Sunday, August 26, 2007

Civilized Anti-Semitism

Anyone who has watched the movie "Borat" will acknowledge that within its humor lies the deeper lesson which Sasha Baron Cohen wishes to portray: inside every civilized American is an anti-Semite, just waiting to get society's permission to express his/her true beliefs, those beliefs they share with their bar buddies or their families, those statements that are not politically correct to be heard by the general public.

I love to travel, and as much as I enjoy seeing new places, I look forward even more to meeting people of a different culture and background, and finding that common ground in a brief discussion, or over a cup of coffee. When I used to take the Shuttle between New York and Boston in college, I would often find myself in conversation with the passenger next to me, sharing life stories and exposing skeletons in closets; I have that kind of face and give off that kind of energy, I suppose, the billboard that says, "tell me your stories, I will listen."

For today, I want to focus on several incidents that were less pleasurable, and reminded me that wherever I go in the world, there is someone who hates me or misunderstands me simply because I was born into the Jewish nation, and live in the Jewish homeland. It stands as an important lesson for all of us, that in this enlightened and civilized age, old hatred runs deep.

In my first week at Chiropractic school (1993), during orientation, one man in particular repeatedly approached me, not to speak to me but to gaze at my forehead. After several uncomfortable moments, I asked him why he stared at me so intently, and he answered simply, "I am looking for your horns." He had grown up on a farm in the middle of Canada, and had never met a Jew before, and could not understand why I did not resemble Satan. I patiently explained the origin of the myth of the horns, quoting to him the passage in the Old Testament that described Moses' ray of lights, beaming from his face after he had his encounter with G-d and received the Ten Commandments. I also explained that the modern reference derives itself from the sculpture of Moses in Rome, the artist could not have free standing marble rays of light, and so attached them to the most likely and easiest area, the forehead. This fellow student ended up becoming a close friend, we worked as volunteers in an Ojibwe/First Nation (Indians, for the politically incorrect) clinic together, and all it took was a bit of education.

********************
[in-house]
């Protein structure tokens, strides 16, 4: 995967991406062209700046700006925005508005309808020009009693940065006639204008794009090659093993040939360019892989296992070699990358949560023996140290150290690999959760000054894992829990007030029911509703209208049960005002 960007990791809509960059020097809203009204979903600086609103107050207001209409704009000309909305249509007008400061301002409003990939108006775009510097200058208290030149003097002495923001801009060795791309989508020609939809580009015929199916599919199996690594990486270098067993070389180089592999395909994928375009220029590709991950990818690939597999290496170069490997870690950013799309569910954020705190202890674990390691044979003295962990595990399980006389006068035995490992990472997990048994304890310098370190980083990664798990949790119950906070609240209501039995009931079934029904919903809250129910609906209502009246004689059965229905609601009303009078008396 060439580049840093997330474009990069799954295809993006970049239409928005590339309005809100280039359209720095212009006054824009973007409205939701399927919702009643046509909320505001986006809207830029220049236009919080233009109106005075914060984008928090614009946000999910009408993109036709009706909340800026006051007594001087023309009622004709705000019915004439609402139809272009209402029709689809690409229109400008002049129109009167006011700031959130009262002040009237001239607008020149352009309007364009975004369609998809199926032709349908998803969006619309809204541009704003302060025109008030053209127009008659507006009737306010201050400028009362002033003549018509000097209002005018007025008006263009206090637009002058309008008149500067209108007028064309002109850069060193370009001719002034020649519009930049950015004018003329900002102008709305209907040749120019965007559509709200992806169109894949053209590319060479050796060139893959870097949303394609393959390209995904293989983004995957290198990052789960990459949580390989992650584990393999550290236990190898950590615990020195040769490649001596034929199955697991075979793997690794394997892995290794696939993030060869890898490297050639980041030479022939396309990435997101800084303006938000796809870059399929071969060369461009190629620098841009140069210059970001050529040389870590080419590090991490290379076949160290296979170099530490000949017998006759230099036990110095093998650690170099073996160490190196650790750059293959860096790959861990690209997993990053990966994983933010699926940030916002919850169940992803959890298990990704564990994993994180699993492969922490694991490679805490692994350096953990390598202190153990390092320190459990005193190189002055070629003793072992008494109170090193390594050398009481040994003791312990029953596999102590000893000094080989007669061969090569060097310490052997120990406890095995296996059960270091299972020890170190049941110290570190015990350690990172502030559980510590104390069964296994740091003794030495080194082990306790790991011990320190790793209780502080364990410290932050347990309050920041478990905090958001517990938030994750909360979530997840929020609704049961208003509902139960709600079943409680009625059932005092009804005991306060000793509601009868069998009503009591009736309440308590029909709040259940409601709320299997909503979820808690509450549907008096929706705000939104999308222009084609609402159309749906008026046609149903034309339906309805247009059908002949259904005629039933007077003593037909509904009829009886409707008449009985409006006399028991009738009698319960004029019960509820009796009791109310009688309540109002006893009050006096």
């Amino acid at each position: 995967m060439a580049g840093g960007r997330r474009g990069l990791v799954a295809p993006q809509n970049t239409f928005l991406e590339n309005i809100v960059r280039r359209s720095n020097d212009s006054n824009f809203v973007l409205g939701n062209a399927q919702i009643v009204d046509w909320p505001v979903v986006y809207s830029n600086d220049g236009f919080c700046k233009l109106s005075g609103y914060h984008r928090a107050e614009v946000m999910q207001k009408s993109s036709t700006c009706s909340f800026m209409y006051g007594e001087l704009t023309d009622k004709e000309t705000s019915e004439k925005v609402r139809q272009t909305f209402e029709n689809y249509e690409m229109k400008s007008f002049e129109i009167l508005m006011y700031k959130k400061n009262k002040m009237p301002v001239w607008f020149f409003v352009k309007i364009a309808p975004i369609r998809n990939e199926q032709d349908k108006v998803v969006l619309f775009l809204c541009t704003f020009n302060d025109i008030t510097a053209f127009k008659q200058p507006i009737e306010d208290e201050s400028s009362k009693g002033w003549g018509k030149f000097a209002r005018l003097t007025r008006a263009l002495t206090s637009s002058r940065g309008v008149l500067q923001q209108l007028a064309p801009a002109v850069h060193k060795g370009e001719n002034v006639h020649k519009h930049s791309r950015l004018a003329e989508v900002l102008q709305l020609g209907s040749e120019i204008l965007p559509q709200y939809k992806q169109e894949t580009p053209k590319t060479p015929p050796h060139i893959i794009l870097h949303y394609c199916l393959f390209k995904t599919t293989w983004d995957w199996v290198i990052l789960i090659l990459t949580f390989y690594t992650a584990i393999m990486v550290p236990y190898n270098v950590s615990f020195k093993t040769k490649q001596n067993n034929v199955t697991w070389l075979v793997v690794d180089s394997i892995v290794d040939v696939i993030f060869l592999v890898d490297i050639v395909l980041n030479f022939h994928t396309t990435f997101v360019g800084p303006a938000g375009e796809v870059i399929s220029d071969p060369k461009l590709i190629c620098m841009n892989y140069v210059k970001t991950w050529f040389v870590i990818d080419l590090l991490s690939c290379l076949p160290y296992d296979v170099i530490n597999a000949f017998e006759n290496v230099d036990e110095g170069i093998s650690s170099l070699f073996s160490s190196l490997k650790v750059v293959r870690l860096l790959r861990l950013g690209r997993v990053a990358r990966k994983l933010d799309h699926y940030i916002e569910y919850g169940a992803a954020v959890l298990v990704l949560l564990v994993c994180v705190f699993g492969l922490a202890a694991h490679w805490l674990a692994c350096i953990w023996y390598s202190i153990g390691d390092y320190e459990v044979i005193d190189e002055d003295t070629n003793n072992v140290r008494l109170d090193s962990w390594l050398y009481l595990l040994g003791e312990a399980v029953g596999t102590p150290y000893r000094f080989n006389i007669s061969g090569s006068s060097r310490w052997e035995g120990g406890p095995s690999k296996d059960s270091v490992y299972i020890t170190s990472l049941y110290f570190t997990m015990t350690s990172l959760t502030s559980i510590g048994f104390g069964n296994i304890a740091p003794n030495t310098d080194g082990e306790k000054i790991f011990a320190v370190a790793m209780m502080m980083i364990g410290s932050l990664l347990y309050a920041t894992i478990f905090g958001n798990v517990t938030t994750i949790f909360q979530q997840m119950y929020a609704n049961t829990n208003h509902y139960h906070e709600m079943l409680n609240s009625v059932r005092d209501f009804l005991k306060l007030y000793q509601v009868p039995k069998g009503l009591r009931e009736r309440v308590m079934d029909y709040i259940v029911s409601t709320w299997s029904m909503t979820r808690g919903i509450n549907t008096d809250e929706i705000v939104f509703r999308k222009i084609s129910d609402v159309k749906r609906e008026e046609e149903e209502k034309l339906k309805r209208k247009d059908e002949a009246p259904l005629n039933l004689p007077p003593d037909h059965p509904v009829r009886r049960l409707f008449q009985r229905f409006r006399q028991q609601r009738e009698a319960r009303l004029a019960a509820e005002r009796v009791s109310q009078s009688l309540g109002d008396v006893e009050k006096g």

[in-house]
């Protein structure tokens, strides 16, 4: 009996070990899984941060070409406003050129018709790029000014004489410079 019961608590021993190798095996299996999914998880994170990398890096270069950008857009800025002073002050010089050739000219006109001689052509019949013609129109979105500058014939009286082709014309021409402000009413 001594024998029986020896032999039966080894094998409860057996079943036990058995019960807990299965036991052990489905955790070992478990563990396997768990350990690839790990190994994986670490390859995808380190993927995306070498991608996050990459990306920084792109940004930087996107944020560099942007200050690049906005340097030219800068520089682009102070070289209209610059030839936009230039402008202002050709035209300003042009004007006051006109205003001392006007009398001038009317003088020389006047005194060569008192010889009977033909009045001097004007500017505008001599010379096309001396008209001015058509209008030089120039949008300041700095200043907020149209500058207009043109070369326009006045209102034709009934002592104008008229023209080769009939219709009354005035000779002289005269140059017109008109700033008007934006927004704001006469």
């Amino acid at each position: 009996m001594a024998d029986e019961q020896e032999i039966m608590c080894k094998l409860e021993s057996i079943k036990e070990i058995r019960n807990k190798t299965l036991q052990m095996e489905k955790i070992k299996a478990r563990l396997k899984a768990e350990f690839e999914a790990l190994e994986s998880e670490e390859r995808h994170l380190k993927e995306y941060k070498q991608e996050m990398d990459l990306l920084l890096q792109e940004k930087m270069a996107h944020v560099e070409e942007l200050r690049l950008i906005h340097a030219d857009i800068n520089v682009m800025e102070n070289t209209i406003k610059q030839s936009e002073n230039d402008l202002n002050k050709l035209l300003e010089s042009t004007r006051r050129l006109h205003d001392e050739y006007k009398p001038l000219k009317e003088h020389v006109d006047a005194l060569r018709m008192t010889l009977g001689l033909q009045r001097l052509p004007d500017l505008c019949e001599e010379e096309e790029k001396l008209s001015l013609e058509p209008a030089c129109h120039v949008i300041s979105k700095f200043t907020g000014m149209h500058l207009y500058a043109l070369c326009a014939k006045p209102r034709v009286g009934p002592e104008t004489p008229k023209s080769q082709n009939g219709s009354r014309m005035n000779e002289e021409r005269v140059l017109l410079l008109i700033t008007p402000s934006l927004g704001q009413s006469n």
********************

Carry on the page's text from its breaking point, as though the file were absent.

I won two tickets to Switzerland from a chocolate contest, and my friend and I went to that stunning country for one week (2001). On the train in Grindelwald, we presented our tickets and passports to one of the conductors; he looked at our two passports - One Israeli and One American, but issued in Jerusalem - nodded his head and as he walked off, clicked his heals together and did the "Sieg Heil" motion with his arm. I reacted immediately, and said to my friend, "He just Hitlered us!" But she did not see it and we dismissed it at the time.

Later, my friend and I were in Zurich on an English tour of Chagall windows in a Protestant Church. Of the five windows, four had completely Old Testament content, and only one window portrayed Jesus in any way. The guide said at one point, "And here we see the Jewish window, called so because it is dominated by the Jewish color, yellow." Not wanting to display immediate belligerence, I raised my hand and asked politely, "Though I am not aware of any official Jewish color, wouldn't you think the colors would be blue and white, the colors of the Israeli flag?" She replied that I knew nothing about art, and that the Jewish color was most definitively yellow.

Inspired by one of my all time favorite movies, "Field of Dreams," I stood up, called her a "Nazi Cow," and for the sake of the rest of the group, explained that the Nazi's assigned yellow stars to the Jews, before they exterminated them; and that the Swiss ought to know, because they got rich during WWII by stealing the Jews' money. And that I in fact had a degree in art and art history. No one in the tour group seemed shocked or surprised, and I thought at the time that a few people were thinking what I dared to speak aloud.

In Istanbul (1998), on a tour of a Sultan's palace, the Turkish guide made several minor anti-Semitic statements. My friend Ami, unable to hold herself back, asked the guide about the Turks' role in the Crusades, and about their occupation of the land we now call Israel; the man answered that he had no idea what she was talking about, and that she ought to go back and study her history.